School Bullying! Don't Let Your Child Become Another Victim
Source: Open Talk Magazine 12/12/2010 20:35:00
Did you know that in America alone, 77% of students are bullied mentally, verbally or physically? That one out of every ten student dropouts; does so because of continuous bullying and harassment? That on average, more than 150,000 students would rather miss school out of fear of getting bullied? These statistics reveal that bullying is becoming not just a nightmare for kids but also for their parents!
As a parent, it is important for you to stay tuned to your child’s life at school. Although it is tempting to pay more attention to a pile of unfinished office work every day; remember that your child needs your focused attention as well. Bullying incidents in schools have taken a turn for the worse and it’s important that you keep your eyes and ears open all the time so that you don’t miss the silent but ever present signs. “I’m sure my kid will tell me if there’s anything unpleasant happening at school”, is a popular statement many will argue. It’s great if you and your child have an open relationship where anything can be discussed, but in many families this may not be the case.
Children especially boys, may hesitate to tell their parents that they are being bullied at school because of a fear that their allegations may be dismissed as lies, they may not be taken seriously, that a bully can never be stopped or also that they may be laughed at. So, children prefer to suffer in silence, but as parents there’s plenty you can do to ensure your child doesn’t become another victim of bullying.
Read the Signs
Victims of bullying usually display a significant change in behavior and mood at home and in school. They may come home with ripped books, torn clothing or may have cuts and bruises on their body. They may be reluctant to go to school and often present a variety of excuses to miss classes. If your friendly child begins to get easily irritable, has severe mood swings, appears depressed, develops a short temper and has declining grades in school; it’s a good indication that your child may be a victim of bullying. Such children usually become isolated and prefer loneliness as opposed to an active social life.
Be a Concerned Parent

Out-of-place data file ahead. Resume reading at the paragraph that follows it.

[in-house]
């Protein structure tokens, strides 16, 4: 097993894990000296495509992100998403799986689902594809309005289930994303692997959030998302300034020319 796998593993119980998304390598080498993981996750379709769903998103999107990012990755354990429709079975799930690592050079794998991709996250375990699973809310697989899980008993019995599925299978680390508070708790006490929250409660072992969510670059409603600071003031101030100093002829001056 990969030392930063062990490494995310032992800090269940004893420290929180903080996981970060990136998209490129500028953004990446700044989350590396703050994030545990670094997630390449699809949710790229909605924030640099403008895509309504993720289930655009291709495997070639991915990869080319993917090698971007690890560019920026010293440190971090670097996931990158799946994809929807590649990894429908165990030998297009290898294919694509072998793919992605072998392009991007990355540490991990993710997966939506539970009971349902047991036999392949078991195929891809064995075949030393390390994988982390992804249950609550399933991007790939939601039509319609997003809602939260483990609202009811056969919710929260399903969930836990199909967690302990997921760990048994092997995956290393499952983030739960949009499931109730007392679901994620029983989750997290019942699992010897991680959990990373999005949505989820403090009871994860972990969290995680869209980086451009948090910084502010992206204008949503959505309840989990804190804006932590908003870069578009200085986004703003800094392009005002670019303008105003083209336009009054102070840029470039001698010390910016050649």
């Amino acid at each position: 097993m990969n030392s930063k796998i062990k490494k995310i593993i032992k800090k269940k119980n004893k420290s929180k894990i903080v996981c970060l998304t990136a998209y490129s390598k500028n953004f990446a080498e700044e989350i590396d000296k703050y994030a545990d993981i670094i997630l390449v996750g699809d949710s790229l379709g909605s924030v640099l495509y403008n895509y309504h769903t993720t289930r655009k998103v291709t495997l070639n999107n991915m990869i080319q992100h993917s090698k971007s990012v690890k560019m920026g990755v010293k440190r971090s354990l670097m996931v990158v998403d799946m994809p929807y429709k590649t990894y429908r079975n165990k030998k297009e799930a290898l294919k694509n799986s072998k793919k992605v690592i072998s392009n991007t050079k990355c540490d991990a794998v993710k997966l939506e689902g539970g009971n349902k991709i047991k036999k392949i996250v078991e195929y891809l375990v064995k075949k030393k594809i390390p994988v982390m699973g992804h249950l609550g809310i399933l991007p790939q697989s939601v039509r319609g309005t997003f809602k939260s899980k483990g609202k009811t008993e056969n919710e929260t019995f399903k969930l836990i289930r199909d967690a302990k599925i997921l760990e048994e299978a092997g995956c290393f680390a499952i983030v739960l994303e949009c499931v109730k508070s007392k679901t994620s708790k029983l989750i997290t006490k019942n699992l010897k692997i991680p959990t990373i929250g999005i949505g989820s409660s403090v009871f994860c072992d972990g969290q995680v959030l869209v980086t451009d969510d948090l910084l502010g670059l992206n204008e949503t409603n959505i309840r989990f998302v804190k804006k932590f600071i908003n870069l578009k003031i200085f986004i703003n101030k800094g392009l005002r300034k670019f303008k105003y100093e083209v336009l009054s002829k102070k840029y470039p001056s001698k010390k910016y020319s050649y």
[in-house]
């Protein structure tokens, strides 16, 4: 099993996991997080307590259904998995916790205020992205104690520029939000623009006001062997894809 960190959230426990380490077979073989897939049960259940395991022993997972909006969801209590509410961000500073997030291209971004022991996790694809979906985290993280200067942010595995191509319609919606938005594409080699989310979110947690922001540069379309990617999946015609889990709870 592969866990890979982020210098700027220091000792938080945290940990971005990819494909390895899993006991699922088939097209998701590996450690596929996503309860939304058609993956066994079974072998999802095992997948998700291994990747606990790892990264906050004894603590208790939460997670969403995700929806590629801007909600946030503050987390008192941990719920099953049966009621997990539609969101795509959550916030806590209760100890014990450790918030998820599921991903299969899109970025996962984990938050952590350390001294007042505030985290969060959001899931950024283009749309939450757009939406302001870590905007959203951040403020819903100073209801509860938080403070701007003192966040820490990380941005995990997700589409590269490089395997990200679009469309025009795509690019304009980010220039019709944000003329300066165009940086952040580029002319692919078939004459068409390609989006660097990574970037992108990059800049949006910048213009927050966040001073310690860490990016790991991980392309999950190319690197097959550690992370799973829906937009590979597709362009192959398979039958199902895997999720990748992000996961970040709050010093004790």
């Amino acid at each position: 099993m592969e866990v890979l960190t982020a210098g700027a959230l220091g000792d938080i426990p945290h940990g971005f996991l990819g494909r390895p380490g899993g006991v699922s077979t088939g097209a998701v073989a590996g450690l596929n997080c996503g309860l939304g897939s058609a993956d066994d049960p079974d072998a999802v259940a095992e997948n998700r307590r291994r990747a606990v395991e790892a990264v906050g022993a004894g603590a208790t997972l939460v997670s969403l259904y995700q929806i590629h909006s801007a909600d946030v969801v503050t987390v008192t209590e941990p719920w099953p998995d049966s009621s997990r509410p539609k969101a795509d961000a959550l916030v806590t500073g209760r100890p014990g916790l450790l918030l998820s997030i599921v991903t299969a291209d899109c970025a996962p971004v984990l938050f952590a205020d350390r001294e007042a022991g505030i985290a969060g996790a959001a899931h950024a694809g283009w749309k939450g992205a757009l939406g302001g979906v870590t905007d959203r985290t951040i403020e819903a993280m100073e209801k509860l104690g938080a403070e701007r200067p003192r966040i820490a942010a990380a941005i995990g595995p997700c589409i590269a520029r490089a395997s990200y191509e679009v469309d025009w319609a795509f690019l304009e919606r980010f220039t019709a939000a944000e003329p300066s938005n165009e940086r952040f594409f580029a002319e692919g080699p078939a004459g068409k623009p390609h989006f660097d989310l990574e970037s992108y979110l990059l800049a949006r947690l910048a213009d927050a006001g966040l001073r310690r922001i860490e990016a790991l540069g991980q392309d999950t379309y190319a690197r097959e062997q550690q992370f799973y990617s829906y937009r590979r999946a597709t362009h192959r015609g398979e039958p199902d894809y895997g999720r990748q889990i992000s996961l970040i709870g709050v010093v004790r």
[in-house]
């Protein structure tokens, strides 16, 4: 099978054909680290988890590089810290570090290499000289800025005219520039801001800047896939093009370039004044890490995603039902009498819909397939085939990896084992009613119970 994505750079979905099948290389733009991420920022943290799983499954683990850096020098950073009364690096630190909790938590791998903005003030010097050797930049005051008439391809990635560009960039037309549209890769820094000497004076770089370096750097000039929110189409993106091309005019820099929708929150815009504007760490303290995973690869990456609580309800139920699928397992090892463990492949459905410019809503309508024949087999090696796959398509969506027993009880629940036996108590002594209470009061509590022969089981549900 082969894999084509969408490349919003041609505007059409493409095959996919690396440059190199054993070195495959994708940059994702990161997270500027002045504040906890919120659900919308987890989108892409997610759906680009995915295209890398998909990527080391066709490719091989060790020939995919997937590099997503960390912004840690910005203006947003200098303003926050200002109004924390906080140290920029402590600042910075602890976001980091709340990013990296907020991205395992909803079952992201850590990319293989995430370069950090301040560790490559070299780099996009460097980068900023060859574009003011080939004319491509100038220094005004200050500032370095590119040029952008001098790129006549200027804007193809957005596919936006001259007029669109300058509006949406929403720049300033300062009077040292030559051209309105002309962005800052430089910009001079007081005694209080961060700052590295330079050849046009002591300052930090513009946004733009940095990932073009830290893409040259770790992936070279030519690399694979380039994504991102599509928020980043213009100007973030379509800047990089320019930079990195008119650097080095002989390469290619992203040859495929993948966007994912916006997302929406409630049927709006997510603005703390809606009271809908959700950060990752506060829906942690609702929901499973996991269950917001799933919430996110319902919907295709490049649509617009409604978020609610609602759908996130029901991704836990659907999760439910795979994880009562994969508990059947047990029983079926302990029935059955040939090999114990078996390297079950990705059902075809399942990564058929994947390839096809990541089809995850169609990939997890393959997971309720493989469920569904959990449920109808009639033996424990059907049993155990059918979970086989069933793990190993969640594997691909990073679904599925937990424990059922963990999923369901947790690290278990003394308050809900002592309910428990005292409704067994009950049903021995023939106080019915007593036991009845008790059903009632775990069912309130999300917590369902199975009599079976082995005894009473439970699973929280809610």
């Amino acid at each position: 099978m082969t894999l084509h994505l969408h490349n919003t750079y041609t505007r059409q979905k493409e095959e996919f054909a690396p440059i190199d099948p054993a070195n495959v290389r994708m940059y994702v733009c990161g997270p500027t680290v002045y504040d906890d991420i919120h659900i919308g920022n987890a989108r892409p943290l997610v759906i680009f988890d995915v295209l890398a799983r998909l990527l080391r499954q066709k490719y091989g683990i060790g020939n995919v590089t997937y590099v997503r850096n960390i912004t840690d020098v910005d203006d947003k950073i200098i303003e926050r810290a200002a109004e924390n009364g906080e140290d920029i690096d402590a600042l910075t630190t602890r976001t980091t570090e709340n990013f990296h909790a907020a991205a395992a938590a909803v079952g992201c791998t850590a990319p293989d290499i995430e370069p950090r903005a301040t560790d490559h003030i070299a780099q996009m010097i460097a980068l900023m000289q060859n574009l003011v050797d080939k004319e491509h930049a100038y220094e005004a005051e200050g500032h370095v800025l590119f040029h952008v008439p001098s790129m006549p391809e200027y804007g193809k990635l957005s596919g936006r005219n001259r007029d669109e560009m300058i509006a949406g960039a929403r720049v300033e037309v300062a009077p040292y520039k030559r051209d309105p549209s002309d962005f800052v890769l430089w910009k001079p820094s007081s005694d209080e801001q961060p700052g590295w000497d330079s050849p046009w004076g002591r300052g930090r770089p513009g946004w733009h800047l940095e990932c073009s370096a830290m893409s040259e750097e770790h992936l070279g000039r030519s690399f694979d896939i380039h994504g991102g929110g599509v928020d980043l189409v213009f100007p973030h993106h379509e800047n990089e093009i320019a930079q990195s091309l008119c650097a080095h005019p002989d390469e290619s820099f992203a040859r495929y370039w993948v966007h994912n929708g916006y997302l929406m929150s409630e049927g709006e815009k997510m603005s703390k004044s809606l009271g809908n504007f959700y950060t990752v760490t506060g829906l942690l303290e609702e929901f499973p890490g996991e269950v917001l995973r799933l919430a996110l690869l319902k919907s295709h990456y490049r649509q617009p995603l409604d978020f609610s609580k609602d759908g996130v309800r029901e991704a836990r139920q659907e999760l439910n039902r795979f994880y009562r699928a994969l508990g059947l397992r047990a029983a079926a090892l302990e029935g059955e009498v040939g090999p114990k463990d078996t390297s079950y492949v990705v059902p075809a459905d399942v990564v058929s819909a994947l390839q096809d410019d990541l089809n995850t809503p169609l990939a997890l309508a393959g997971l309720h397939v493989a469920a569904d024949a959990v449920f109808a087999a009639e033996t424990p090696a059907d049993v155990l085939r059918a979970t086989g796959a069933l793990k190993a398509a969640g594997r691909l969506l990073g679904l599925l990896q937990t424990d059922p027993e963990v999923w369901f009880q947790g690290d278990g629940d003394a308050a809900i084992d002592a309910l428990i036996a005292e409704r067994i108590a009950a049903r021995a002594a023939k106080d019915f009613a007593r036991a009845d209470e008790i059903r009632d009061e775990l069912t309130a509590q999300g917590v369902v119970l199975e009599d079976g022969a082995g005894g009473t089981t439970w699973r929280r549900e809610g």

If you have noticed a number of sudden changes in your child’s behavior, the first persons to contact should be your child’s teachers. The teachers who interact with your child on a daily basis would be able to give you more information about your child at class. Simultaneously, encourage your child to open up and talk about what’s bothering him or her. A good way to set-up the ‘conversation stage’ is by creating an activity together such as putting together a jigsaw puzzle or even baking a cake.
Children are more likely to open up when they are occupied and are not made to feel like they are being interrogated. Let your child feel confident that you are there for him/her; as children need to be assured that they are doing the right thing by opening up about anything that has hurt them. If your child does so, make sure that you do not play a blame game or treat such an incident lightly.
Victims of bullying also tend to become shy and lose their self esteem gradually. They may feel that they do not measure up to other kids in the same class and that’s why they get picked on. As a parent, your child is like clay in your hands. If you sense that your bright outgoing child has changed, it’s crucial to rebuild his/her confidence. Encourage your child to make friends, to contact a teacher if any bullying incident takes place at school and get him/her involved in a sports program or hobby classes.
Get School Authorities Involved
You may be tempted to take matters into your own hands and confront a bully directly, but that is the wrong way to deal with the situation. Assuming that the bullying happens on the school premises, it is essential to inform the teachers and make them aware of any incident. It is in your best interest to have clear details of each incident such as when it occurred, date and details of incident, names and details of the bullies etc. That way you have enough material to show the principal if you feel that the teachers do not take the bullying seriously or are unable to control the situation. Ensure that your child knows who you are talking to and also that you view the bullying incidents with utmost seriousness. That alone will give your child’s confidence a much needed boost.
A parent should let the child know that bullying can be stopped. Placing your child in a martial arts or other self-defense course, can help in making your child mentally and physically strong as well as help him/her stay cool and confident at all times. Give your child emergency numbers to call if there are any more bullying incidents, to listen to instincts, and walk away if he/she senses trouble; more importantly, to never provoke a bully.